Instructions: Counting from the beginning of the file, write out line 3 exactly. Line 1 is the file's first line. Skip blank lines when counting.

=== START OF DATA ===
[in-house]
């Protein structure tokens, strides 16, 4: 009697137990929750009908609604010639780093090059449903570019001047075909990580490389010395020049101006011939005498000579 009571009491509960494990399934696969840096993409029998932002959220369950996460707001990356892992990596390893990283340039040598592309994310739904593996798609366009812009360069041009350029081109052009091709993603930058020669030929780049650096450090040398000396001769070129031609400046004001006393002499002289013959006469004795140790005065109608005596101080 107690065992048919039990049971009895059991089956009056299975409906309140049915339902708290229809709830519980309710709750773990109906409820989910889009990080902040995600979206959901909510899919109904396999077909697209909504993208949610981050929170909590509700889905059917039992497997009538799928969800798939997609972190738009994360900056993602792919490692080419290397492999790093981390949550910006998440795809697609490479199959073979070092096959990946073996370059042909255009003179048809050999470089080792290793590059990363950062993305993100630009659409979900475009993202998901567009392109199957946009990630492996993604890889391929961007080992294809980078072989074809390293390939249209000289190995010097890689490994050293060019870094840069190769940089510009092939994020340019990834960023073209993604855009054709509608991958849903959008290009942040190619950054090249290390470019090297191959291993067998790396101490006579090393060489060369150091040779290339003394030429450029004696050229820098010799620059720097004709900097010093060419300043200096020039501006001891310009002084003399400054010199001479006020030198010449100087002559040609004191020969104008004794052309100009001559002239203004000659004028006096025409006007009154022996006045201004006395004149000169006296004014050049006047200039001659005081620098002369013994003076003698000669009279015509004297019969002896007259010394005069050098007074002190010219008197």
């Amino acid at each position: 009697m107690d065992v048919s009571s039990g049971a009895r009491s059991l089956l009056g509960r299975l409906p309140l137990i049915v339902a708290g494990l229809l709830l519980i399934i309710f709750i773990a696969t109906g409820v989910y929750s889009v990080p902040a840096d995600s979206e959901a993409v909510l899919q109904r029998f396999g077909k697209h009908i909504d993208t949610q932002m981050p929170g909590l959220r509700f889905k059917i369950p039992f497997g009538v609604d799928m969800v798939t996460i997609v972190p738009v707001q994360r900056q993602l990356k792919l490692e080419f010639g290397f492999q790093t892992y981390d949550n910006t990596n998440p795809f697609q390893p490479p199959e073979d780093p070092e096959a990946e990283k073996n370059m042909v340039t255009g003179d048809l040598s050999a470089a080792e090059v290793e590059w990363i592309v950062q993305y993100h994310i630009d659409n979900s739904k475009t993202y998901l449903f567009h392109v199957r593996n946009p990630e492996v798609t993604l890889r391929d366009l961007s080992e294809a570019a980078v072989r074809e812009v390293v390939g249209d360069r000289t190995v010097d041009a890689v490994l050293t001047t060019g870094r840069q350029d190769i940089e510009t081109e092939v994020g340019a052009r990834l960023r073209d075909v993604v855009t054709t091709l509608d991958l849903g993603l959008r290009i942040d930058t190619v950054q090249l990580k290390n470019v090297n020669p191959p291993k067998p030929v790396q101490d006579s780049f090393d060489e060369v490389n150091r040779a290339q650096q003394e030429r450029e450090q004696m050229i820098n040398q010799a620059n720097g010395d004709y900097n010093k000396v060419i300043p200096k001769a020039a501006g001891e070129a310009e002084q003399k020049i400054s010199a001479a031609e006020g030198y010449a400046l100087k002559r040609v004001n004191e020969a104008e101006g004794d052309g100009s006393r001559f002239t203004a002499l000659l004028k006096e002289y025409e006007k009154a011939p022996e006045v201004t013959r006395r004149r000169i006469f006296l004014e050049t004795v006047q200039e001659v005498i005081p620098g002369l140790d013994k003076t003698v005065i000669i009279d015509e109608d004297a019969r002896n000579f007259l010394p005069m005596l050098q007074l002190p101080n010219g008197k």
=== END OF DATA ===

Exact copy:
């Amino acid at each position: 009697m107690d065992v048919s009571s039990g049971a009895r009491s059991l089956l009056g509960r299975l409906p309140l137990i049915v339902a708290g494990l229809l709830l519980i399934i309710f709750i773990a696969t109906g409820v989910y929750s889009v990080p902040a840096d995600s979206e959901a993409v909510l899919q109904r029998f396999g077909k697209h009908i909504d993208t949610q932002m981050p929170g909590l959220r509700f889905k059917i369950p039992f497997g009538v609604d799928m969800v798939t996460i997609v972190p738009v707001q994360r900056q993602l990356k792919l490692e080419f010639g290397f492999q790093t892992y981390d949550n910006t990596n998440p795809f697609q390893p490479p199959e073979d780093p070092e096959a990946e990283k073996n370059m042909v340039t255009g003179d048809l040598s050999a470089a080792e090059v290793e590059w990363i592309v950062q993305y993100h994310i630009d659409n979900s739904k475009t993202y998901l449903f567009h392109v199957r593996n946009p990630e492996v798609t993604l890889r391929d366009l961007s080992e294809a570019a980078v072989r074809e812009v390293v390939g249209d360069r000289t190995v010097d041009a890689v490994l050293t001047t060019g870094r840069q350029d190769i940089e510009t081109e092939v994020g340019a052009r990834l960023r073209d075909v993604v855009t054709t091709l509608d991958l849903g993603l959008r290009i942040d930058t190619v950054q090249l990580k290390n470019v090297n020669p191959p291993k067998p030929v790396q101490d006579s780049f090393d060489e060369v490389n150091r040779a290339q650096q003394e030429r450029e450090q004696m050229i820098n040398q010799a620059n720097g010395d004709y900097n010093k000396v060419i300043p200096k001769a020039a501006g001891e070129a310009e002084q003399k020049i400054s010199a001479a031609e006020g030198y010449a400046l100087k002559r040609v004001n004191e020969a104008e101006g004794d052309g100009s006393r001559f002239t203004a002499l000659l004028k006096e002289y025409e006007k009154a011939p022996e006045v201004t013959r006395r004149r000169i006469f006296l004014e050049t004795v006047q200039e001659v005498i005081p620098g002369l140790d013994k003076t003698v005065i000669i009279d015509e109608d004297a019969r002896n000579f007259l010394p005069m005596l050098q007074l002190p101080n010219g008197k």